It’s not especially tough to fill our sports academies when kids are out of school. But during school hours, most of our facilities are sitting practically empty. I’ve already suggested various ways to monetize those slower hours, including:
- Programs for homeschoolers
- Fitness programs for adults who have nontraditional work hours or who want to work out on their lunch breaks
- Corporate training programs
- Fitness programs for parents of young children (parents doing fitness with babies in strollers, for example)
However, there’s one type of revenue source that we haven’t discussed yet, and it may be a great strategy to fill many of your slow daytime hours: Hosting athletic-themed preschool programs.
Why it Works
Steady, recurring revenue is important for any sports academy, but it’s essential for those who operate their own spaces. Whether these businesses have constructed their own buildings, purchased them, or are leasing them exclusively, owners are on the hook for big overhead costs every single month. They’re also trying to ride out seasonal changes in demand for practice space and programming. Both of these factors lead to the kind of cash flow struggles that can shut sports facilities down. (Related: Managing Cash Flow at Your Sports Academy).
Parents looking for child care usually need services for several hours each day (much more than the hour or two of classes you’d typically be trying to fill) and for several months at a time. A preschool or child care program could book up a majority of your turf, floor or studio space during your slow hours.
Have some reservations about pivoting your brand and business model to host what seems like a very different service for half of the day? Don’t worry. Hosting preschool programs doesn’t have to be a huge commitment, and it can be tied in with the rest of your brand and mission.
Leveraging Existing Strengths
As fitness and athletics professionals, you know all about the enormous value of physical movement for kids and adults alike. Physical and sensory experiences are also extremely important for children under age 6.
As any parent knows, there are plenty of times in small children’s development where movement is paramount. At various points, kids are laser-focused on learning how to roll, crawl, walk, balance, and jump. Plenty of families recognize how important this aspect of development is, and they’re looking for care options that take it seriously.
Plus, many parents of older preschoolers would love the chance to expose their kids to things like tumbling, martial arts, dance, and beginner sports. If these experiences are rolled into their daily care, that’s a big perk — especially when the instruction is coming from credentialed staff.
If you brand your preschool as a good fit for high-energy kids who love to move, you may reach a demographic that isn’t getting their needs met elsewhere. Current member families who already trust your facility and staff will be especially happy to bring their smaller children in for a few hours during the day.
It’s not necessary to host preschool for the entirety of traditional school hours, or even every day. Many families start their children out in preschool just a few days a week for as little as 2.5 hours.
And thanks to the gig economy and growing work-from-home job opportunities, more parents need part-time care on a more flexible basis. That opens up an even easier option for you: Invite parents to stay on site and get work done while their children play. Laws regulating child care can be extensive and vary by state, but many have few regulations for child care options where the parents stays on site. That’s why places like churches and fitness facilities often offer more casual and flexible child care options.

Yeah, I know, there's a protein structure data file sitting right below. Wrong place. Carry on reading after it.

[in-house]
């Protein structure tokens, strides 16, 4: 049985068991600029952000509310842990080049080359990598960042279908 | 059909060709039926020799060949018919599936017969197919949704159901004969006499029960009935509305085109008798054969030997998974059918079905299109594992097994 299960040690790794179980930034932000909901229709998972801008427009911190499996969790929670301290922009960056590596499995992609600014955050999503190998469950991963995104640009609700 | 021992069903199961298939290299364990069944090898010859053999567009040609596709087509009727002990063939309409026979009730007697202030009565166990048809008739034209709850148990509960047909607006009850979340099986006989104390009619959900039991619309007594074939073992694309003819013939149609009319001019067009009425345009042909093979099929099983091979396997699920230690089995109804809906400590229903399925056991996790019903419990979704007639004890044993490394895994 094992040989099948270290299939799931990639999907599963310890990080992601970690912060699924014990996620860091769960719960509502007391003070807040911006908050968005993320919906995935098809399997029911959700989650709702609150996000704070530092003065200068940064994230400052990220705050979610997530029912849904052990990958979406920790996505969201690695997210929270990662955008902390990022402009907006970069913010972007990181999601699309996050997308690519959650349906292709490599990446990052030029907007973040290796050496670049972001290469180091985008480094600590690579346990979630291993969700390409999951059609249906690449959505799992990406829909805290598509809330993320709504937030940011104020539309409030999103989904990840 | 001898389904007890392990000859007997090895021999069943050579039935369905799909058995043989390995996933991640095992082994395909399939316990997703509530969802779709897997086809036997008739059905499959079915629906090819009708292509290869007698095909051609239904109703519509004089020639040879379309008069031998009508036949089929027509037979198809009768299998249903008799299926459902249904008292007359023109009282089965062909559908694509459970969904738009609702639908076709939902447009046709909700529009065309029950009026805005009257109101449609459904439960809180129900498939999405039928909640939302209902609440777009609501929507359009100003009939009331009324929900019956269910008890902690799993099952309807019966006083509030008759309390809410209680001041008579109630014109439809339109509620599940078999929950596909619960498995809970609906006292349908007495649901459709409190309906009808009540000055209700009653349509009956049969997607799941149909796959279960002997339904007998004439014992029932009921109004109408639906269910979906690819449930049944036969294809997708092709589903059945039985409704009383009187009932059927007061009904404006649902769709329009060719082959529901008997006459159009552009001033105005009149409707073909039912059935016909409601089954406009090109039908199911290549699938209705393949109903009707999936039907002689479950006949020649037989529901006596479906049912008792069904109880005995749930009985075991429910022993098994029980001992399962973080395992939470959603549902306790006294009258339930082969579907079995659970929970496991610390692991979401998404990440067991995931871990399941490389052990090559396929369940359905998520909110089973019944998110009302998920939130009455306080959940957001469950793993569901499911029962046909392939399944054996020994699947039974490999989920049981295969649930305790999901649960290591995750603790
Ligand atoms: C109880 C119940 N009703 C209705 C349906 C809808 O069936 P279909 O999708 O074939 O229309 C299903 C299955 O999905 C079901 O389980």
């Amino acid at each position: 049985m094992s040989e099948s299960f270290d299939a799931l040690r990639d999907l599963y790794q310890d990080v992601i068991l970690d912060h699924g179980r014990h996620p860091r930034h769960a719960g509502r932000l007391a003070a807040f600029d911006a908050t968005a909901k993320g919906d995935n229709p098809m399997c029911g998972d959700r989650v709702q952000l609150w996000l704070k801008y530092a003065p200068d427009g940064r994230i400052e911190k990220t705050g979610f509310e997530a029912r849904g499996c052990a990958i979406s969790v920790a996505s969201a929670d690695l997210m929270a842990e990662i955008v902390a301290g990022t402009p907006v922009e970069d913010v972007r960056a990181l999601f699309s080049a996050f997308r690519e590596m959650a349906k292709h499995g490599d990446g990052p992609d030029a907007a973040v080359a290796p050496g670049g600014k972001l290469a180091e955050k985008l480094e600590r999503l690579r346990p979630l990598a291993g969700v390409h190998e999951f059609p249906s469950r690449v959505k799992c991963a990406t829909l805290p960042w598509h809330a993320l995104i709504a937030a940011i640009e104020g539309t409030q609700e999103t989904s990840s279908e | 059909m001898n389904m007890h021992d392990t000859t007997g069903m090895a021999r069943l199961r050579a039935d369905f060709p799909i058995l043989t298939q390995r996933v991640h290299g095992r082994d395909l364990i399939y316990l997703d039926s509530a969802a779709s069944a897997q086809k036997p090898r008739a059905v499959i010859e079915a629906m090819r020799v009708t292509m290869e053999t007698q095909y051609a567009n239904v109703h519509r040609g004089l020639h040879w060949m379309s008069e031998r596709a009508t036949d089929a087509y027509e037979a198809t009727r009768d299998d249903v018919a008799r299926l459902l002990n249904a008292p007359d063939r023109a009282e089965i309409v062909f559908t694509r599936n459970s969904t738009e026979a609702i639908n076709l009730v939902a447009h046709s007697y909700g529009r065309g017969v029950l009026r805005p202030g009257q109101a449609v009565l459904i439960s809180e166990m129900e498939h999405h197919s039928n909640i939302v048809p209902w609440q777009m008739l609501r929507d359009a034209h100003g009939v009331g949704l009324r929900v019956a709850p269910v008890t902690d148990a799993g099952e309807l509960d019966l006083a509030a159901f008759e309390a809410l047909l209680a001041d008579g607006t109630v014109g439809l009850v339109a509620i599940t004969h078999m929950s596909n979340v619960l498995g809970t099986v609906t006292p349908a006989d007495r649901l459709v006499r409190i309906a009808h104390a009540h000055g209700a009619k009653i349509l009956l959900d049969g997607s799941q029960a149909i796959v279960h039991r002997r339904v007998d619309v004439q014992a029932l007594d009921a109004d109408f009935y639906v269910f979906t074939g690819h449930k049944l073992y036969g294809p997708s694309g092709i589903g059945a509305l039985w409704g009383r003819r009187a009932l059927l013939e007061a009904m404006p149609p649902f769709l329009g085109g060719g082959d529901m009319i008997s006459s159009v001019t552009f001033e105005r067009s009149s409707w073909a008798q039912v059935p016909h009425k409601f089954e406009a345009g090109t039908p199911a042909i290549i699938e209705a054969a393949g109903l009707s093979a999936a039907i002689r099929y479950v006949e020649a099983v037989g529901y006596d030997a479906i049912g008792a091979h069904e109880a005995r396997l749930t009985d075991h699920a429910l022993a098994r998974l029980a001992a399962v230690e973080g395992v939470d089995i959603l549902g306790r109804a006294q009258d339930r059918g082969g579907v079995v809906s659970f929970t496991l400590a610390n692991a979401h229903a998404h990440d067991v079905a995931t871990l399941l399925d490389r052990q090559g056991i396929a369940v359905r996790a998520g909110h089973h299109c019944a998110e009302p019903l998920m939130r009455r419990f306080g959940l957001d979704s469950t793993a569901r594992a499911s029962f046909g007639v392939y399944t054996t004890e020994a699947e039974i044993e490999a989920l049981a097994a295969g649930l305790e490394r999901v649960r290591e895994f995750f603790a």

If you have a comfortable lobby area with a few tables, you may be able to basically convert your sports academy into a coworking space with childcare for several hours in the morning.
Not a Quick Fix
Despite the potential for this idea to be a big help to your business, it’s certainly not to be taken lightly, and it won’t be a good fit for every sports academy.
Your company may also be particularly suited to adapt to programming for small children if it’s already family-friendly. In particular, tumbling facilities (or fitness spaces that offer a tumbling or dance program for little ones) have typically already invested in mats, tunnels, and tools for large-motor physical play.
But if your gym can’t be childproofed, for example, hosting preschool won’t work. If you have an especially intense brand geared toward older athletes, you’ll have to be careful not to corrupt that brand. And if you want to pursue a type of child care where children are dropped off for longer periods of time, you’ll certainly be subject to a host of regulations and laws that you may not be prepared to take on.
Regardless of your unique situation, consult with your lawyer and make sure that you’re insured for this type of activity.
You’ll may also need to make a few new hires if you don’t have anyone qualified on your staff, which is always a big investment of your time and energy. However, if you have staffers who love kids and are familiar with the needs of younger ones, it can be a great way to give them lots of more reliable hours. Your staffers should already be trained in first aid and CPR, which is another marketing point for parents looking for child care.
What do you think? Would you consider preschool programming in your sports facility? Leave a comment and let me know.
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